Preventing warehouse injuries starts with the actions of the employer. Working in a warehouse comes with injury risks from falls, moving heavy materials, falling objects, heavy machinery, and exposure to toxic chemicals. Workplace safety should be a priority for workers.

Common Types of Warehouse Injuries

Warehouse operations present many potential hazards for workers. According to the Occupational Safety and Health Administration (OSHA), the fatal injury rate for warehouse workers is higher than the national average for all other industries. The most common types of injuries include:

Slips, Trips, and Falls

Slips, trips, and falls are common warehouse accidents seen by a workers’ compensation attorney. Usually caused by liquid spills, floor debris, and electrical or extension cords, injuries include cuts, broken bones, back injuries, and head trauma.

Strains and Sprains

Preventing strains and sprains is almost impossible in a warehouse due to heavy lifting of materials, bending and stretching for objects, loading and unloading trucks, and moving dollies with heavy merchandise.

Falling Objects and Materials

Warehouses are used to store goods and materials. To increase storage space, racks and shelves are installed from floor to ceiling. To prevent head trauma and brain damage from falling objects, PPE equipment is essential.

Forklift Accidents

Warehouse workers around forklift operations are vulnerable to severe crush injuries including severed nerves, broken bones, internal bleeding, organ damage, amputated limbs, spinal cord damage, and brain damage.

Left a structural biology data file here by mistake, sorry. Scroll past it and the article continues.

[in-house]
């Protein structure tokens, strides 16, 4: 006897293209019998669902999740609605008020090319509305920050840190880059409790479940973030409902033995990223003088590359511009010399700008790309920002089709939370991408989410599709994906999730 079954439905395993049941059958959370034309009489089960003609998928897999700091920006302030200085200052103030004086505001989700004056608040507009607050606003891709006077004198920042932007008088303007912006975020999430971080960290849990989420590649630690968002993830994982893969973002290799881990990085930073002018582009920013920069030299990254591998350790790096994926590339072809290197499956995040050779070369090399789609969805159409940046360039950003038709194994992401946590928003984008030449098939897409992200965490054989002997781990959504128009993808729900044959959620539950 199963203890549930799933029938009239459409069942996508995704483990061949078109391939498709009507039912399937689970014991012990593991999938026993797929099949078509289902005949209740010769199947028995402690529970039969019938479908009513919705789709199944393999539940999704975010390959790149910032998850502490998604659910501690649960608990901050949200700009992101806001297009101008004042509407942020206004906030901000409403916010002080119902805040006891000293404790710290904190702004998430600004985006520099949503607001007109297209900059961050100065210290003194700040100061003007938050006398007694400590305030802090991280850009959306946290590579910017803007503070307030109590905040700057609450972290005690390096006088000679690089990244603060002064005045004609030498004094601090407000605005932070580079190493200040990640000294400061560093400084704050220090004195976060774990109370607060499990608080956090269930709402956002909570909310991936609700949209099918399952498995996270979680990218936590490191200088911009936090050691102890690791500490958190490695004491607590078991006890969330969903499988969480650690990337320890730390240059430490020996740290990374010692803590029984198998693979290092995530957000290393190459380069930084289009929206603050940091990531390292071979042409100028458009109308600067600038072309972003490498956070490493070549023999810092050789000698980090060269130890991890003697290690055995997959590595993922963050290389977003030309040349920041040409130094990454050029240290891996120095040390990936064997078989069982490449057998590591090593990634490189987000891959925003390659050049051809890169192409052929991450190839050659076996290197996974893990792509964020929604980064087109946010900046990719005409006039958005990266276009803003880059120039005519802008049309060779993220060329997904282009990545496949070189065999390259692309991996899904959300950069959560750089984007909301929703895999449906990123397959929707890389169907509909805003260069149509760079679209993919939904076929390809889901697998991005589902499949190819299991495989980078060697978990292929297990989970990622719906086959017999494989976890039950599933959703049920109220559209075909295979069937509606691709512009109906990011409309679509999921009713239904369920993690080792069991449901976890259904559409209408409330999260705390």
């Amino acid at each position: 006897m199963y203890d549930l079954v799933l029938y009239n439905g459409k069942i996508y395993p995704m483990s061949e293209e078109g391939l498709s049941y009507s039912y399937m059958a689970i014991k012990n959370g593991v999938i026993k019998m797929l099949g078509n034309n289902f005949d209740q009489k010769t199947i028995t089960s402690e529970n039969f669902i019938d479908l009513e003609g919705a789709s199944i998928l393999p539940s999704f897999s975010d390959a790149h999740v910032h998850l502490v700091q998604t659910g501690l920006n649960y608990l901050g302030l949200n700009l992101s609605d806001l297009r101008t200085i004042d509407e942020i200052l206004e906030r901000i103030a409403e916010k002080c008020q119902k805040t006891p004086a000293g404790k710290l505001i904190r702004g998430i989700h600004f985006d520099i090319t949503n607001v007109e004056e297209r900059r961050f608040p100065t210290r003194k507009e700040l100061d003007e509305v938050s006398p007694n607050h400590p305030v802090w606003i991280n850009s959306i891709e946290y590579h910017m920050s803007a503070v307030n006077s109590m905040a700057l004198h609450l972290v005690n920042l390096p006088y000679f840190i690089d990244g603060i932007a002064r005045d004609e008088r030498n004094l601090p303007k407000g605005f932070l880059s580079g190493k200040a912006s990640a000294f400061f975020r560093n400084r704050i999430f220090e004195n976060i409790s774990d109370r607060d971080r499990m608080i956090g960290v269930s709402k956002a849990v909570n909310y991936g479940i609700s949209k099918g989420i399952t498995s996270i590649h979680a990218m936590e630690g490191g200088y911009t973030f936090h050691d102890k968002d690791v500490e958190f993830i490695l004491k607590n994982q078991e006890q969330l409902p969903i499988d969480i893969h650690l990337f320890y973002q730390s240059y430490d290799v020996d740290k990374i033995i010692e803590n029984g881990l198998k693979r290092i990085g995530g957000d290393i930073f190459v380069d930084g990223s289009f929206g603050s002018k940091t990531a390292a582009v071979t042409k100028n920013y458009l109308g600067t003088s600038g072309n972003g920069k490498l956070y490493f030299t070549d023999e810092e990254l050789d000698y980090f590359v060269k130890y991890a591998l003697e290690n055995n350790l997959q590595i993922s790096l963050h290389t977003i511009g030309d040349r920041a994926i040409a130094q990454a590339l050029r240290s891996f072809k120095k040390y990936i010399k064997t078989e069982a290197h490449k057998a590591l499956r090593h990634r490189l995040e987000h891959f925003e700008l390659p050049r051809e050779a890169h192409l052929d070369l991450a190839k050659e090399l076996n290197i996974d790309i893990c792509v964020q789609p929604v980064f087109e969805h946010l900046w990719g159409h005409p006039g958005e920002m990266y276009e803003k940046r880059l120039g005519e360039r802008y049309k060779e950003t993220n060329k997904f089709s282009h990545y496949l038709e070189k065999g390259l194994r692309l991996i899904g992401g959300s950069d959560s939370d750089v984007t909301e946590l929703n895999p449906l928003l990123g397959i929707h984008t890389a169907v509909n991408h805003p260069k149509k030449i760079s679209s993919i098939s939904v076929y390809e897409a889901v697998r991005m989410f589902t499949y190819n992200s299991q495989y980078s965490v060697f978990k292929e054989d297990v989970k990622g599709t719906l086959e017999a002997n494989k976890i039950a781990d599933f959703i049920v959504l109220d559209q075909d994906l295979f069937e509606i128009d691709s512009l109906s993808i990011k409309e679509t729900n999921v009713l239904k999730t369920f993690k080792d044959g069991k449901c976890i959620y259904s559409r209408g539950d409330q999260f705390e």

Chemical Exposure

When warehouses store hazardous chemicals, worker safety relies on properly labeled containers that identify the chemicals with proper warning labels. Exposure to toxic chemicals are types of work injuries that result in permanent lung damage, brain damage, and death.

How to Prevent Warehouse Injuries in Chicago

According to OSHA, preventing warehouse injuries relies on adequate fire safety provisions, proper lockout procedures, and personal protective equipment (PPE) for workers.

Identify Warehouse Hazards

Warehouse operation managers must conduct regular on-site hazard assessments to determine all warehouse hazards. Proper work practices should be factored into time requirements for workers to perform warehouse tasks.

Conduct Regular Safety Inspections

OSHA recommends regular safety inspections to ensure proper warehouse ventilation, working fire extinguishers, well-maintained forklifts and moving equipment, safe loading dock platforms, and safe storage areas.

Implement Effective Warehouse Safety Measures

Preventing warehouse injuries requires safety measures put in place to address what are the 5 most frequent OSA violations. OSHA requires all workplace employers to meet safety standards for all warehouse workers or face steep fines and possible shutdowns.